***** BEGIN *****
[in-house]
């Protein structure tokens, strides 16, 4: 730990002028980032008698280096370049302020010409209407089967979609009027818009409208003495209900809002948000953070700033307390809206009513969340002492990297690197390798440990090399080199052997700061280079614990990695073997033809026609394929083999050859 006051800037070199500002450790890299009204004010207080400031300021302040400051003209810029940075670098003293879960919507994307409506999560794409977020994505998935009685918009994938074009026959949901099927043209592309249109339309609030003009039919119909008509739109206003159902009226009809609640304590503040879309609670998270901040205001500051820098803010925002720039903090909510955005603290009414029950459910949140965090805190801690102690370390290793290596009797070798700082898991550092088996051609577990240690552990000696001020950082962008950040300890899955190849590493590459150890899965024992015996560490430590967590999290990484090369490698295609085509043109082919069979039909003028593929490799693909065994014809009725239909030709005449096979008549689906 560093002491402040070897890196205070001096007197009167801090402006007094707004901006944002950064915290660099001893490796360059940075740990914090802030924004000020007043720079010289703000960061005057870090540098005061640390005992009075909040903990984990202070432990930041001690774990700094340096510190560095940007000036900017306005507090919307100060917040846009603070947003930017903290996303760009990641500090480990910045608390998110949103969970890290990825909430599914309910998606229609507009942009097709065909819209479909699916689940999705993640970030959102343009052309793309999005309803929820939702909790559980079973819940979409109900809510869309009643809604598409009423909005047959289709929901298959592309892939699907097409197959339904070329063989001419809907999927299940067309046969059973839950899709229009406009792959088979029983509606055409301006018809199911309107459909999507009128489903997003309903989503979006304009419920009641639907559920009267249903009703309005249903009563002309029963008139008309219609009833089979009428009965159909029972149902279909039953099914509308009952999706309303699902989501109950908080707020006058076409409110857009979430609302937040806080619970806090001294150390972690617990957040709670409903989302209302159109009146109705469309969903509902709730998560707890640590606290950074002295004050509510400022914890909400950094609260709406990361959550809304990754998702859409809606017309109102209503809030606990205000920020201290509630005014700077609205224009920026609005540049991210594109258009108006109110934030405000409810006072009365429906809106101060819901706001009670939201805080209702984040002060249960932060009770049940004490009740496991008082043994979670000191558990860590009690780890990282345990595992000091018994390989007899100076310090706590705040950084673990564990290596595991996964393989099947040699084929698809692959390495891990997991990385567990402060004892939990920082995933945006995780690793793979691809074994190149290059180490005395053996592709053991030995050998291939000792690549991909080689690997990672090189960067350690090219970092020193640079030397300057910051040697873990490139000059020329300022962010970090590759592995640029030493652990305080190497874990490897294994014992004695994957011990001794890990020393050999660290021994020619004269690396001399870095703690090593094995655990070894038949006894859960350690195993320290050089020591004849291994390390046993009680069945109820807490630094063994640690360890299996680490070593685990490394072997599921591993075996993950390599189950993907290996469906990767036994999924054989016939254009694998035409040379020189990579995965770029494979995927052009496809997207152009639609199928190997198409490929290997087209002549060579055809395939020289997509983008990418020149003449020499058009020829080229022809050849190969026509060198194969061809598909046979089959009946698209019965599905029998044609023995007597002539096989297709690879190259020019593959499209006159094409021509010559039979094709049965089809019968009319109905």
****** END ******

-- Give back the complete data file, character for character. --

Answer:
[in-house]
């Protein structure tokens, strides 16, 4: 730990002028980032008698280096370049302020010409209407089967979609009027818009409208003495209900809002948000953070700033307390809206009513969340002492990297690197390798440990090399080199052997700061280079614990990695073997033809026609394929083999050859 006051800037070199500002450790890299009204004010207080400031300021302040400051003209810029940075670098003293879960919507994307409506999560794409977020994505998935009685918009994938074009026959949901099927043209592309249109339309609030003009039919119909008509739109206003159902009226009809609640304590503040879309609670998270901040205001500051820098803010925002720039903090909510955005603290009414029950459910949140965090805190801690102690370390290793290596009797070798700082898991550092088996051609577990240690552990000696001020950082962008950040300890899955190849590493590459150890899965024992015996560490430590967590999290990484090369490698295609085509043109082919069979039909003028593929490799693909065994014809009725239909030709005449096979008549689906 560093002491402040070897890196205070001096007197009167801090402006007094707004901006944002950064915290660099001893490796360059940075740990914090802030924004000020007043720079010289703000960061005057870090540098005061640390005992009075909040903990984990202070432990930041001690774990700094340096510190560095940007000036900017306005507090919307100060917040846009603070947003930017903290996303760009990641500090480990910045608390998110949103969970890290990825909430599914309910998606229609507009942009097709065909819209479909699916689940999705993640970030959102343009052309793309999005309803929820939702909790559980079973819940979409109900809510869309009643809604598409009423909005047959289709929901298959592309892939699907097409197959339904070329063989001419809907999927299940067309046969059973839950899709229009406009792959088979029983509606055409301006018809199911309107459909999507009128489903997003309903989503979006304009419920009641639907559920009267249903009703309005249903009563002309029963008139008309219609009833089979009428009965159909029972149902279909039953099914509308009952999706309303699902989501109950908080707020006058076409409110857009979430609302937040806080619970806090001294150390972690617990957040709670409903989302209302159109009146109705469309969903509902709730998560707890640590606290950074002295004050509510400022914890909400950094609260709406990361959550809304990754998702859409809606017309109102209503809030606990205000920020201290509630005014700077609205224009920026609005540049991210594109258009108006109110934030405000409810006072009365429906809106101060819901706001009670939201805080209702984040002060249960932060009770049940004490009740496991008082043994979670000191558990860590009690780890990282345990595992000091018994390989007899100076310090706590705040950084673990564990290596595991996964393989099947040699084929698809692959390495891990997991990385567990402060004892939990920082995933945006995780690793793979691809074994190149290059180490005395053996592709053991030995050998291939000792690549991909080689690997990672090189960067350690090219970092020193640079030397300057910051040697873990490139000059020329300022962010970090590759592995640029030493652990305080190497874990490897294994014992004695994957011990001794890990020393050999660290021994020619004269690396001399870095703690090593094995655990070894038949006894859960350690195993320290050089020591004849291994390390046993009680069945109820807490630094063994640690360890299996680490070593685990490394072997599921591993075996993950390599189950993907290996469906990767036994999924054989016939254009694998035409040379020189990579995965770029494979995927052009496809997207152009639609199928190997198409490929290997087209002549060579055809395939020289997509983008990418020149003449020499058009020829080229022809050849190969026509060198194969061809598909046979089959009946698209019965599905029998044609023995007597002539096989297709690879190259020019593959499209006159094409021509010559039979094709049965089809019968009319109905």